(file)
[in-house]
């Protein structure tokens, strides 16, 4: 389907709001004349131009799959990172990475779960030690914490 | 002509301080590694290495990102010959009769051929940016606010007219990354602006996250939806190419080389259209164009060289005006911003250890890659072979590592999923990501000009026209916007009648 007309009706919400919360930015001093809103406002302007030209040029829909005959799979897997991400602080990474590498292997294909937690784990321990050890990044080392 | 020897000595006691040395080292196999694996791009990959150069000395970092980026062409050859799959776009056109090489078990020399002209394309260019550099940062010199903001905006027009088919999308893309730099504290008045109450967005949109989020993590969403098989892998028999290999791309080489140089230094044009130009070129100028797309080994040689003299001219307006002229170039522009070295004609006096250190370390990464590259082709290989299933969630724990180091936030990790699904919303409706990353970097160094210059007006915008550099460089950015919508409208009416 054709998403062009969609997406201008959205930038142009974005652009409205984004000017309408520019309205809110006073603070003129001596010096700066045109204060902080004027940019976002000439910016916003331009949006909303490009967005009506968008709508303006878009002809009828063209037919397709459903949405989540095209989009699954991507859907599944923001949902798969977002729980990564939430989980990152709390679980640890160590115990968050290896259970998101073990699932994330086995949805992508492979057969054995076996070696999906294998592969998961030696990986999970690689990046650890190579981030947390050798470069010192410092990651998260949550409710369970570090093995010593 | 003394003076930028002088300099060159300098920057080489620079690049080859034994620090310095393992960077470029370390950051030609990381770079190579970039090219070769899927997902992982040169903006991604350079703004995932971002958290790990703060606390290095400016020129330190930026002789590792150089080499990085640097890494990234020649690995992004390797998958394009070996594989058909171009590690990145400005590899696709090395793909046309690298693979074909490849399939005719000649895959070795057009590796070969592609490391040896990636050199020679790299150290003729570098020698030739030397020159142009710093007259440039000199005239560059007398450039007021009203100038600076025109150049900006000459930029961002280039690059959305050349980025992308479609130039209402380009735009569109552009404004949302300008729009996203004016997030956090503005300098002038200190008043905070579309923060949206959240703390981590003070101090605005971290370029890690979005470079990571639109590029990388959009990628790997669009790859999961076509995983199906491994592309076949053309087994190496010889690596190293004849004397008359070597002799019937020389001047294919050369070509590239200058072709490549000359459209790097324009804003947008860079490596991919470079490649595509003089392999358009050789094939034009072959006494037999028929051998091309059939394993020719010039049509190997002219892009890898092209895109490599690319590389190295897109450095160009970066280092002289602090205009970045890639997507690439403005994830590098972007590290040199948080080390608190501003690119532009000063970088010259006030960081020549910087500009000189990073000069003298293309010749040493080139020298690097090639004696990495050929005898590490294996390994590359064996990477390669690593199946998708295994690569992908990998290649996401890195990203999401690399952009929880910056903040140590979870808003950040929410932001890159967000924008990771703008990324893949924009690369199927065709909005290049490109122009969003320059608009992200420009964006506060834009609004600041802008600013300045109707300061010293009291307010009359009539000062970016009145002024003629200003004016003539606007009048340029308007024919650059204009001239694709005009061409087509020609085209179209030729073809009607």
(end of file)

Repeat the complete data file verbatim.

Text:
[in-house]
């Protein structure tokens, strides 16, 4: 389907709001004349131009799959990172990475779960030690914490 | 002509301080590694290495990102010959009769051929940016606010007219990354602006996250939806190419080389259209164009060289005006911003250890890659072979590592999923990501000009026209916007009648 007309009706919400919360930015001093809103406002302007030209040029829909005959799979897997991400602080990474590498292997294909937690784990321990050890990044080392 | 020897000595006691040395080292196999694996791009990959150069000395970092980026062409050859799959776009056109090489078990020399002209394309260019550099940062010199903001905006027009088919999308893309730099504290008045109450967005949109989020993590969403098989892998028999290999791309080489140089230094044009130009070129100028797309080994040689003299001219307006002229170039522009070295004609006096250190370390990464590259082709290989299933969630724990180091936030990790699904919303409706990353970097160094210059007006915008550099460089950015919508409208009416 054709998403062009969609997406201008959205930038142009974005652009409205984004000017309408520019309205809110006073603070003129001596010096700066045109204060902080004027940019976002000439910016916003331009949006909303490009967005009506968008709508303006878009002809009828063209037919397709459903949405989540095209989009699954991507859907599944923001949902798969977002729980990564939430989980990152709390679980640890160590115990968050290896259970998101073990699932994330086995949805992508492979057969054995076996070696999906294998592969998961030696990986999970690689990046650890190579981030947390050798470069010192410092990651998260949550409710369970570090093995010593 | 003394003076930028002088300099060159300098920057080489620079690049080859034994620090310095393992960077470029370390950051030609990381770079190579970039090219070769899927997902992982040169903006991604350079703004995932971002958290790990703060606390290095400016020129330190930026002789590792150089080499990085640097890494990234020649690995992004390797998958394009070996594989058909171009590690990145400005590899696709090395793909046309690298693979074909490849399939005719000649895959070795057009590796070969592609490391040896990636050199020679790299150290003729570098020698030739030397020159142009710093007259440039000199005239560059007398450039007021009203100038600076025109150049900006000459930029961002280039690059959305050349980025992308479609130039209402380009735009569109552009404004949302300008729009996203004016997030956090503005300098002038200190008043905070579309923060949206959240703390981590003070101090605005971290370029890690979005470079990571639109590029990388959009990628790997669009790859999961076509995983199906491994592309076949053309087994190496010889690596190293004849004397008359070597002799019937020389001047294919050369070509590239200058072709490549000359459209790097324009804003947008860079490596991919470079490649595509003089392999358009050789094939034009072959006494037999028929051998091309059939394993020719010039049509190997002219892009890898092209895109490599690319590389190295897109450095160009970066280092002289602090205009970045890639997507690439403005994830590098972007590290040199948080080390608190501003690119532009000063970088010259006030960081020549910087500009000189990073000069003298293309010749040493080139020298690097090639004696990495050929005898590490294996390994590359064996990477390669690593199946998708295994690569992908990998290649996401890195990203999401690399952009929880910056903040140590979870808003950040929410932001890159967000924008990771703008990324893949924009690369199927065709909005290049490109122009969003320059608009992200420009964006506060834009609004600041802008600013300045109707300061010293009291307010009359009539000062970016009145002024003629200003004016003539606007009048340029308007024919650059204009001239694709005009061409087509020609085209179209030729073809009607």